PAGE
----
Un coup de main
Every once in a while, you come across a vocabulary word with a lot of potential. The French word coup is one of them; it is used in a wide range of expressions that seem mostly unrelated to each other, and sometimes even contradictory.
On its own, un coup just means a blow, a punch, or a bang. Two very common expressions with coup are un coup de poing (a punch or "strike of the fist,") and un coup de pied (a kick or "strike of the foot.") But here comes the confusing part: coup doesn’t always refer to violence. As it turns out, donner un coup de main, (litterally to give a blow with the hand,) has nothing to do with slapping someone's face. Quite the opposite: it means giving a helping hand.
Really? How can one word be used in such opposite ways?
We find references of prêter la main (lending a helping hand,) as far back as the 17th century. At the time, there was clearly an expectation that the lucky recipient would return the favor down the road. The expression developed into a more generous donner la main (giving a helping hand) in the 18th century. What about un coup de main? Well, un coup was added in the early 19th century whenever you wanted to stress that the kind of help you needed would be a quick affair.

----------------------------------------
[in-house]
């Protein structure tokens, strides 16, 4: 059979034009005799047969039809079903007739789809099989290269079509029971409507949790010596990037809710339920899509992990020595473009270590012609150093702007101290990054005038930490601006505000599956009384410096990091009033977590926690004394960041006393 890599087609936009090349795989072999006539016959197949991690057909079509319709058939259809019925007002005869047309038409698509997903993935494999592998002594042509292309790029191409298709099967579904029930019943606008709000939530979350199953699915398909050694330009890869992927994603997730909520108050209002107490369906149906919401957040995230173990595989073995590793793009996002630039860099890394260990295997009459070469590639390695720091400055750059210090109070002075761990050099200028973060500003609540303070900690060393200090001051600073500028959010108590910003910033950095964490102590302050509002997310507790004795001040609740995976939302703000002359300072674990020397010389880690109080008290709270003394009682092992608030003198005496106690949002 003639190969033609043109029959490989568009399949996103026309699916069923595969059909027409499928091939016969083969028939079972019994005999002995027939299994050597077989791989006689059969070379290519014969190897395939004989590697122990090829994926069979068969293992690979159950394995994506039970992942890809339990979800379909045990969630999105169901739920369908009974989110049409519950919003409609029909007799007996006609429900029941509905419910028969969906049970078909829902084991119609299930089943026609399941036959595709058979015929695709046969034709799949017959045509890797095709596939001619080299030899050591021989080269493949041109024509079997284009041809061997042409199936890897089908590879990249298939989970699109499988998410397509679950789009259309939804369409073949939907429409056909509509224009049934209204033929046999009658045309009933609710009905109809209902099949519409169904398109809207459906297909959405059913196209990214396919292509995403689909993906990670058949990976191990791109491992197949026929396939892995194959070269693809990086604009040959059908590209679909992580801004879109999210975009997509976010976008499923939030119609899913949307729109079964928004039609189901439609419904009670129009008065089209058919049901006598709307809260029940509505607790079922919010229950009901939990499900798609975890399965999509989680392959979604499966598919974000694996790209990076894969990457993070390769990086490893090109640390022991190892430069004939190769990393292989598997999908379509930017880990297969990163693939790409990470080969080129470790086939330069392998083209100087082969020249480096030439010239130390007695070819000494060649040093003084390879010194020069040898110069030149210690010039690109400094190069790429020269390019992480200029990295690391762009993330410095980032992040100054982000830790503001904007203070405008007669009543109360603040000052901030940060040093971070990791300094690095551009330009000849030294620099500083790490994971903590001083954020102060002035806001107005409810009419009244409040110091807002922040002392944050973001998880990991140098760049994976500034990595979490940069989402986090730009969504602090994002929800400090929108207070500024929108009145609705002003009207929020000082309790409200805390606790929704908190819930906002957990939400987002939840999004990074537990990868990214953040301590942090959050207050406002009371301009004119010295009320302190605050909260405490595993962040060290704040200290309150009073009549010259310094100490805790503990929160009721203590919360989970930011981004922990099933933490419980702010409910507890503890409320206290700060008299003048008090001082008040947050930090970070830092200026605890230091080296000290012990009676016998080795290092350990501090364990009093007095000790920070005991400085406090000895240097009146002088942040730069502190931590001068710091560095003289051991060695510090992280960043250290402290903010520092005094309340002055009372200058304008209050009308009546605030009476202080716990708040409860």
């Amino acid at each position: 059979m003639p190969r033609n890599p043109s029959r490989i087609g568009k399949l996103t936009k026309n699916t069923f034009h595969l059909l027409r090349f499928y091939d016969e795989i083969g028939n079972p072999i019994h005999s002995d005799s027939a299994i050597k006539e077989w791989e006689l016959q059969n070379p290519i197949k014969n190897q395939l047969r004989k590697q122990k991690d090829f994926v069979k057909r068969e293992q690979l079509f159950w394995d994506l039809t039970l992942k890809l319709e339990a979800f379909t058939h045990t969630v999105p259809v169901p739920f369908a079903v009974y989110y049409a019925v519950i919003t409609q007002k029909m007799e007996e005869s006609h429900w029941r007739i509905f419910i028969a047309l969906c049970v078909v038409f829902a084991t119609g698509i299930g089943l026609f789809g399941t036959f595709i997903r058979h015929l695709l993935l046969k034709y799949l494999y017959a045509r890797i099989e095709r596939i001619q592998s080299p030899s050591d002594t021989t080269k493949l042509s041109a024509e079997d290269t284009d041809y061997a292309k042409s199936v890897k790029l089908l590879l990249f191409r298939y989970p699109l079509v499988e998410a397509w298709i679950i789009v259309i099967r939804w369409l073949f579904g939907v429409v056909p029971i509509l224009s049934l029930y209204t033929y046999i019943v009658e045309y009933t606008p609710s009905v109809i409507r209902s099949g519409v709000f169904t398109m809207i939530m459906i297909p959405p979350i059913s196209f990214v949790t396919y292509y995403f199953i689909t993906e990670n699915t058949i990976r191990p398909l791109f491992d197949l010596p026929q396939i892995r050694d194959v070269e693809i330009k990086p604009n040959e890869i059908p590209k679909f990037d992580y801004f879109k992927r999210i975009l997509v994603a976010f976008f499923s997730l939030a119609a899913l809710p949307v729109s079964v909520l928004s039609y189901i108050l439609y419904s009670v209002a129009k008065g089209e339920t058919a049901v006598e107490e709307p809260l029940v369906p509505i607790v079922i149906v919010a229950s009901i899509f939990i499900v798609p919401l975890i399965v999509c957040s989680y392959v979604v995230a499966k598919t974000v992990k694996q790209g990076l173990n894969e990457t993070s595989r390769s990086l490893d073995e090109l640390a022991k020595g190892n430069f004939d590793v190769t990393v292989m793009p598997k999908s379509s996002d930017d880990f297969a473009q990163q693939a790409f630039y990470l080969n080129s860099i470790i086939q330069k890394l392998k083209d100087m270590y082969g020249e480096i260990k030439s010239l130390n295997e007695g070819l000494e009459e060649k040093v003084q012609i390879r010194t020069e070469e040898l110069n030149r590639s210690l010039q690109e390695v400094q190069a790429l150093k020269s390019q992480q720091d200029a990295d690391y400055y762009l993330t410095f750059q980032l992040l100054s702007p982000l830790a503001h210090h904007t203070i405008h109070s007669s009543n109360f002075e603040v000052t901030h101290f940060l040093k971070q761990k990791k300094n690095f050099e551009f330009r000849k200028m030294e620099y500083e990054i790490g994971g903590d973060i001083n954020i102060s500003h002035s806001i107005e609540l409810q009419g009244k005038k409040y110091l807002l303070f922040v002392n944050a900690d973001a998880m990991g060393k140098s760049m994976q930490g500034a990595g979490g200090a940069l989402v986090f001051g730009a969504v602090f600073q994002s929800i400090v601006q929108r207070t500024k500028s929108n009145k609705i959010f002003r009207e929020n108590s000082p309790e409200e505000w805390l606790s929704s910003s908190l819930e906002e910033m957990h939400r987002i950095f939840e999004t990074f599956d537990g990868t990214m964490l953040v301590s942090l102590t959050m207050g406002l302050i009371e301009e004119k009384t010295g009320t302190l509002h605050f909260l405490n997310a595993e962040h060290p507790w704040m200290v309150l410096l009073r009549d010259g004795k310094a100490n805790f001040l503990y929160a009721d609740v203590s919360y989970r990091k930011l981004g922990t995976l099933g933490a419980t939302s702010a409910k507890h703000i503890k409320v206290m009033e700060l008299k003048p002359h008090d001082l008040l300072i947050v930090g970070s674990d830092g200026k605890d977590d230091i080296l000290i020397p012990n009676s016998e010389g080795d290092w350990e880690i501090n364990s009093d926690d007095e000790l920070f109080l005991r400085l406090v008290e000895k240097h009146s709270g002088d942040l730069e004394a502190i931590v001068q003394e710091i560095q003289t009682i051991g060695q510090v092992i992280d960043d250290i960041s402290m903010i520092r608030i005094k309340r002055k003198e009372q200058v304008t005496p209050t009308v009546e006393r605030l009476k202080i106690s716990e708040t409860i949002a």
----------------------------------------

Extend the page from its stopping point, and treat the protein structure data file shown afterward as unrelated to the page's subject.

And that's why we hear so many expressions using un coup de in French today: they all refer to something quick.
Un coup d'oeil is a glance, un coup de foudre is love at first sight, un coup de tonnerre is a clap of thunder, un coup de téléphone is a (presumably quick) phone call, boire un coup means having a drink (again, presumably a quick one,) and tout-à-coup means all of a sudden. The English word coup, from the French coup d'état, similarly refers to a sudden overthrow of a government.
Totally unrelated expressions, all referring to something happening quickly or suddenly.
Tu peux me donner un coup de main pour mon déménagement demain?
Can you give me a hand with my move tomorrow?
Il a eu besoin d'un coup de pouce pour finir son travail.
He needed a push in the right direction to finish his work.
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